INTO THE BUSH
Nothing quite matches observing things through the eyes of children. This month we had the unmitigated pleasure of spending quality time with our two grandsons, Jack 13, and Max 11, in a South African game reserve.
Let me say unequivocally, the experience of spending a few days in the African bush observing nature, what my American friends call “going on safari,” is unique. It also provides a respite from all that inundates us from every direction. In South Africa there are a profusion of places to choose from, some in malaria areas and some malaria free. They range from the Kruger National Park, a vast area of genuine natural flora and fauna, to many contemporary smaller parks that have been taken back from agriculture and stocked with a selection of wildlife. The experience at many of the latter can feel contrived, certainly to locals, although most provide the opportunity to experience the ‘big five’ and satisfy most foreign tourists.
I chose malaria-free Madikwe as the best choice for a first experience of the bush for Jack and Max. A chimera of the above 2 types of reserve, Madikwe is one of the few game reserves in the world to be proclaimed purely on the grounds of being the most appropriate and sustainable land use for such an area. Run as a joint venture between the State, the private sector, and local communities, Madikwe resulted from a detailed feasibility study of the area that concluded that wildlife-based tourism was the most beneficial option for this remote and economically depressed area. Immediately after it was proclaimed in 1991, in what was dubbed Operation Phoenix, between 1991 and 1997 more than 8,000 animals of 28 species were released into Madikwe Game Reserve, including elephant, rhino, buffalo, lion, cheetah, Cape hunting dog, spotted hyaena, giraffe, zebra and many species of antelope and herbivores. Leopard already occurred in the reserve. This was one of the world’s largest wildlife translocation programs ever. Today Madikwe is home to over 66 mammal species and more than 350 migrant bird species. Madikwe is vast, one of the largest game reserves in South Africa.
Lesson number 1 in the bush – your day starts before dawn so be prepared to wake up early. Our adventure started with a 4.00am wake up so we could catch the first flight of the day from Cape Town to Johannesburg. At OR Tambo airport we were transported to the Fedair terminal on the opposite side of the airport to make our Cessna 208 flight to Madikwe.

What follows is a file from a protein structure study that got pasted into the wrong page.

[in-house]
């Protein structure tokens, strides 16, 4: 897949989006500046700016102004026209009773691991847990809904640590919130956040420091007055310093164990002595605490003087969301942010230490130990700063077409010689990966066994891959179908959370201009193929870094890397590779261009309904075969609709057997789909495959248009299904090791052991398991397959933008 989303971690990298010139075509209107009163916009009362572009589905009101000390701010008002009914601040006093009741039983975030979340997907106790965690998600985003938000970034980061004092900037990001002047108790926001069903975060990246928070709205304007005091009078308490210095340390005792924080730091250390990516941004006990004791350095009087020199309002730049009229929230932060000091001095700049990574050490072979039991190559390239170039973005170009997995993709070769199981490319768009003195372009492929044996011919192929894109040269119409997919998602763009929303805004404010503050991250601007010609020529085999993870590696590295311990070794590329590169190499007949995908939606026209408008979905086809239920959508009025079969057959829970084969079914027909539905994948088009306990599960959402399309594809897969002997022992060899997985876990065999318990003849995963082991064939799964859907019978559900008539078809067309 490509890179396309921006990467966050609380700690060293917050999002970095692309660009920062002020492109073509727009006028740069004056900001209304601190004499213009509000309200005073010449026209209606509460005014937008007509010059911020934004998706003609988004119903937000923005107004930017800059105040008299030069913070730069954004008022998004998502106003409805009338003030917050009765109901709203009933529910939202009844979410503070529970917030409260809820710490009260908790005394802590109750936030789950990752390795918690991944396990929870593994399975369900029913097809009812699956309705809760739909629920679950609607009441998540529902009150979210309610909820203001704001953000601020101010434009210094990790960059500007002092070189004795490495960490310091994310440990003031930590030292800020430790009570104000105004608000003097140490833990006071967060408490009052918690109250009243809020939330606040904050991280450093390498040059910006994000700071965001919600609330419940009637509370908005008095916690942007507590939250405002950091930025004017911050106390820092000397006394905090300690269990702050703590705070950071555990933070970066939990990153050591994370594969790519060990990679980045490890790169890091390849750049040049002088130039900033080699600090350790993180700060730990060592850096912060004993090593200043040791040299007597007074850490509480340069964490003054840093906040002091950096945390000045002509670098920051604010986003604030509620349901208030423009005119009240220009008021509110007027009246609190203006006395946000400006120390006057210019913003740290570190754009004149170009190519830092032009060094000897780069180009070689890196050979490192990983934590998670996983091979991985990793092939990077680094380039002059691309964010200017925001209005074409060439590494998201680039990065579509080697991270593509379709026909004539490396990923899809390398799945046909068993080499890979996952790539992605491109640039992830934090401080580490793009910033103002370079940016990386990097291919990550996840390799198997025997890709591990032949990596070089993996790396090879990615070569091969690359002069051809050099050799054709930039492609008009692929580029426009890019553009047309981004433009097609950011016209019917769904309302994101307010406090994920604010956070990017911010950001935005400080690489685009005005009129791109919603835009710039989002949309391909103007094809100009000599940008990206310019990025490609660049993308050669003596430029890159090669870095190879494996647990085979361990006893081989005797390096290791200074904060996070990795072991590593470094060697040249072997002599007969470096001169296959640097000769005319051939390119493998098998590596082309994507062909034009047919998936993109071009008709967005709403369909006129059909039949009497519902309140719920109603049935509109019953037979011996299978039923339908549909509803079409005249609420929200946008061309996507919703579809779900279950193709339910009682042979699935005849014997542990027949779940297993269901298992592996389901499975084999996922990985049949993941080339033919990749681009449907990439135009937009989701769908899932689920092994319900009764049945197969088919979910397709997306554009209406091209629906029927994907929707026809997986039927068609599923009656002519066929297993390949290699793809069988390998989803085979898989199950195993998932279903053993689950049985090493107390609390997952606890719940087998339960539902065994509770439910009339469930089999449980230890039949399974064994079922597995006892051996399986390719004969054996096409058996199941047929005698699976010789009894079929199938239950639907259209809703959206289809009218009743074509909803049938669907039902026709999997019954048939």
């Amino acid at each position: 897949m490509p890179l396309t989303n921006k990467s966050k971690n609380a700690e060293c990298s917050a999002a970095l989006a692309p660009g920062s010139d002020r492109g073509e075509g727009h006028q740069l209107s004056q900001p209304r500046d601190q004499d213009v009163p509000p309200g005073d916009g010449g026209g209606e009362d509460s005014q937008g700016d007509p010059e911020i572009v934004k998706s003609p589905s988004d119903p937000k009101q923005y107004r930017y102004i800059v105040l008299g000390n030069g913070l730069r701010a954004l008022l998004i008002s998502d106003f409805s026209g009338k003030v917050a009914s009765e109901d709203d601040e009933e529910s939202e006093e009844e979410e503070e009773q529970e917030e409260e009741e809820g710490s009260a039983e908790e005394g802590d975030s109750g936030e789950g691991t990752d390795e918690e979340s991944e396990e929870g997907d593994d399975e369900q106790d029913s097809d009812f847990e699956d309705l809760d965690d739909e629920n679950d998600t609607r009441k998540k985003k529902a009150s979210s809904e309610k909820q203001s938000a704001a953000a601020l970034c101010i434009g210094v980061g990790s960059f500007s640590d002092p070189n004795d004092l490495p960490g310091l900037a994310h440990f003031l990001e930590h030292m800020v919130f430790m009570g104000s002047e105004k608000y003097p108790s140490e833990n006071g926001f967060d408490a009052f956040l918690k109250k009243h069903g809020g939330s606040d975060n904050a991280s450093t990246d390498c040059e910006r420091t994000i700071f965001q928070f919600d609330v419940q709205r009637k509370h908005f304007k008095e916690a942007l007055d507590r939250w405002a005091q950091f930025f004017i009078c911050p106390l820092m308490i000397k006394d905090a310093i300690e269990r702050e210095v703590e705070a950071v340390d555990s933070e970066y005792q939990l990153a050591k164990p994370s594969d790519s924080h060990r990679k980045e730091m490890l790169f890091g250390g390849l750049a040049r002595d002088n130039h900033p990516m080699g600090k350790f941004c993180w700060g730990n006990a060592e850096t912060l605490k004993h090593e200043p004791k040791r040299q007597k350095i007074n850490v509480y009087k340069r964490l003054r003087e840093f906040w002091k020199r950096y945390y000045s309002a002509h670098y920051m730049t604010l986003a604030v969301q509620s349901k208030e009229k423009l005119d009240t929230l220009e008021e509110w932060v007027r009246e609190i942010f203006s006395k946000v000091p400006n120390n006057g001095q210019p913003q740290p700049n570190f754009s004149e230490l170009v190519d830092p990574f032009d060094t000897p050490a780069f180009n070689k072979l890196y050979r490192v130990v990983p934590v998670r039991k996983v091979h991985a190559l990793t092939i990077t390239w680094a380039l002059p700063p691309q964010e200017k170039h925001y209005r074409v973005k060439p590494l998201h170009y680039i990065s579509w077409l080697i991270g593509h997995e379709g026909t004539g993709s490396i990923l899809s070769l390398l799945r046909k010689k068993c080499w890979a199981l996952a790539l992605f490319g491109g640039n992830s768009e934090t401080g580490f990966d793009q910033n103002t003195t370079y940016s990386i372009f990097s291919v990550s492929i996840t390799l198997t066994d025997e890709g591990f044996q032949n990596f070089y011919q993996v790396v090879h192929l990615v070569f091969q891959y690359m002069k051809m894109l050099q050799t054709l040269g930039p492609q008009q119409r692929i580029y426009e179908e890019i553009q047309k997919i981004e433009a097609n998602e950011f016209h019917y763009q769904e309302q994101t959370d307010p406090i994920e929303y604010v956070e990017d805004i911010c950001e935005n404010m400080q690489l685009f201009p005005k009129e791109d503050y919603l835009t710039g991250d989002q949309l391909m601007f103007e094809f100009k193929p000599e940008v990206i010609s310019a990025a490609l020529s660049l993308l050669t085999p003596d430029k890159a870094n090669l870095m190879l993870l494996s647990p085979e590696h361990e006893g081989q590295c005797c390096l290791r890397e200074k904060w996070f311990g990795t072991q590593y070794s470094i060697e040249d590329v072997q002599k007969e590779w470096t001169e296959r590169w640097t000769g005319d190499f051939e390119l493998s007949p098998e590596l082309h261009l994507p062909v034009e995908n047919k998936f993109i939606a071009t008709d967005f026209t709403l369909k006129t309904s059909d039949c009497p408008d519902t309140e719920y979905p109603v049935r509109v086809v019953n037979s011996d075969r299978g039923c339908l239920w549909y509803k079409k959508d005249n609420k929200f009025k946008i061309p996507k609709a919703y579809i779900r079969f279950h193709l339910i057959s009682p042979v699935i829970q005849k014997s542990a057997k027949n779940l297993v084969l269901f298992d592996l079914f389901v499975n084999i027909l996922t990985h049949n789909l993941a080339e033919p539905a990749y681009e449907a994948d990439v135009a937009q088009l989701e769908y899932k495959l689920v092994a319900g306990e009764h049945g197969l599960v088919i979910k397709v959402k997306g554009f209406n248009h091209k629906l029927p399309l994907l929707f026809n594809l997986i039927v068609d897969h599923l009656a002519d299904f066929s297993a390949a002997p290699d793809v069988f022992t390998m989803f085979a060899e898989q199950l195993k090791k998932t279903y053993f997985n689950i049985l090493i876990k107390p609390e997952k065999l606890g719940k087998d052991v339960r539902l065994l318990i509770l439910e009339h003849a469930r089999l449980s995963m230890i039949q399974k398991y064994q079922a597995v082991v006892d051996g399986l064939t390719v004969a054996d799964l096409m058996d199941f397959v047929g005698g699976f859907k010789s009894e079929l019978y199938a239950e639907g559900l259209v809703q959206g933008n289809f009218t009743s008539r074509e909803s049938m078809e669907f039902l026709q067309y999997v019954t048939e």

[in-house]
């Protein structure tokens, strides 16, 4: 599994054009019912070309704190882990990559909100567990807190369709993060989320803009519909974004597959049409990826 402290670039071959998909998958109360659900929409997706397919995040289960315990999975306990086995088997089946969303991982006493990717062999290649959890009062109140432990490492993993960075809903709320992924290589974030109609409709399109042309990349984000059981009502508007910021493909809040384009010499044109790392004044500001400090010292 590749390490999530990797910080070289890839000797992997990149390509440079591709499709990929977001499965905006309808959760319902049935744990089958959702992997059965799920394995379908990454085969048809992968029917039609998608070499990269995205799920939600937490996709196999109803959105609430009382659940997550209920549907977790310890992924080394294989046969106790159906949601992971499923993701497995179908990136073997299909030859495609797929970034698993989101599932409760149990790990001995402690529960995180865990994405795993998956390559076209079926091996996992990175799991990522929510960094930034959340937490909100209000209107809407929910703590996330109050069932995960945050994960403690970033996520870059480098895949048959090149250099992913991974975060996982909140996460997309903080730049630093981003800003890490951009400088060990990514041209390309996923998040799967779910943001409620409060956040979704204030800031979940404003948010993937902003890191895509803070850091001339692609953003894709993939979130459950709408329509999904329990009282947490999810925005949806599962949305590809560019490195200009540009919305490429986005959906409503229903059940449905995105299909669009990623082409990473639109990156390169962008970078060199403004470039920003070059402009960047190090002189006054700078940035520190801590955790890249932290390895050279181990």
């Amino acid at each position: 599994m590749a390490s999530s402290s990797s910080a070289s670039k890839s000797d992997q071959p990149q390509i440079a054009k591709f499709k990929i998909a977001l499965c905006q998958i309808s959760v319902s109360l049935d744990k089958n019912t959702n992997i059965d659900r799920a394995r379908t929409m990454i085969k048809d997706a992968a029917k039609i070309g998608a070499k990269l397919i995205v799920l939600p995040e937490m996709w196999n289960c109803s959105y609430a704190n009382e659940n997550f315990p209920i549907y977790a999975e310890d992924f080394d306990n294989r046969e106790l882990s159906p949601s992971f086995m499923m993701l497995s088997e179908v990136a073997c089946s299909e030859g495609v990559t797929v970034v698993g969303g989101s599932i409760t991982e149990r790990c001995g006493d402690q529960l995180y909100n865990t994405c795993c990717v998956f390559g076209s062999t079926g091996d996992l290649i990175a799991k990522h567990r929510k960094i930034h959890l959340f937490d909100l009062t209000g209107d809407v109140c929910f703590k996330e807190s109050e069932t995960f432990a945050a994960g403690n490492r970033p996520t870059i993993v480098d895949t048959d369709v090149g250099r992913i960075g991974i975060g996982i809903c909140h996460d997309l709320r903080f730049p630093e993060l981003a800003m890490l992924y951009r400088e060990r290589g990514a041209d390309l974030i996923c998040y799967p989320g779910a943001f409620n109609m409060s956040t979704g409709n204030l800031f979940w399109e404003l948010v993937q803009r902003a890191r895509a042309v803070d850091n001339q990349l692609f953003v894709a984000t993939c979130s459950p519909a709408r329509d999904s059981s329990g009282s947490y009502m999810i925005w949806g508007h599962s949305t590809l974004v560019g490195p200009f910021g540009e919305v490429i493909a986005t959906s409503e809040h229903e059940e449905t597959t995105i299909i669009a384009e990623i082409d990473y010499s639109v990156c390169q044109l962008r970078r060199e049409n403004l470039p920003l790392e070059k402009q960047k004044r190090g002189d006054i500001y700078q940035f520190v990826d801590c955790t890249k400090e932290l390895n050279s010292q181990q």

This will be a newsletter of few words. Rather let the photos speak for themselves. Suffice to say that the boys saw everything except leopard, were continually excited, enthralled, enthusiastic, engaged, happy beyond belief, and an absolute pleasure to be with. We were especially fortunate to have only our family with Lisa the guide and driver of the Toyota Landcruiser. Jack was a remarkable ‘spotter’ and Max often had more information about some of the animals than our experienced guide Lisa, and that is saying something.
A usual day in the reserve is a pre-dawn wakeup for coffee and a rusk, and then drive into the bush at sunrise for about 3 hours. After breakfast on return to the lodge, the day is free, usually relaxing at the pool watching the game at the waterhole in front, then lunch, afternoon tea, and an evening drive also of about 3 hours, with a stop in the bush around sunset for sundowners, and a night drive back to the lodge in time for dinner, and then to bed.
Sadly, just 2 weeks before our arrival, 2 of these magnificent beasts had been killed for their horns after a poaching free period dating back to August 2021. We were fortunate to see several of these magnificent beasts, both black and white.
Witnessing wild dog take down a young impala and immediately start devouring it, followed by the rest of the pack getting into a feeding frenzy, was something we and the boys will surely never forget. The rapid movements, the sound of snapping of the bones and deep breathing of the dogs, their going at each other to take back a piece, the vile stench in the air, the law of the jungle…
This is the only adventure I plan to report this month. Being with Moira as we experienced the excitement of Jack and Max, listening to their observations, laughing at each other’s jokes, was all such a privilege. One can never really plan or control one’s life, but as far as I was able, this is exactly what I would have planned as one of the highlights of mine.
I intend this to be my final Letter from South Africa for the 2021-2022 season. We return to Cleveland mid-May. Before that I have a Board Meeting in Brussels, and I will definitely not be reporting on that. So, I end this month wishing you Chag Pesach Sameach, Happy Easter, or just the very best, and may all of you be tempted to visit the South African bushveld.
Cape Town and Madikwe, April 10, 2022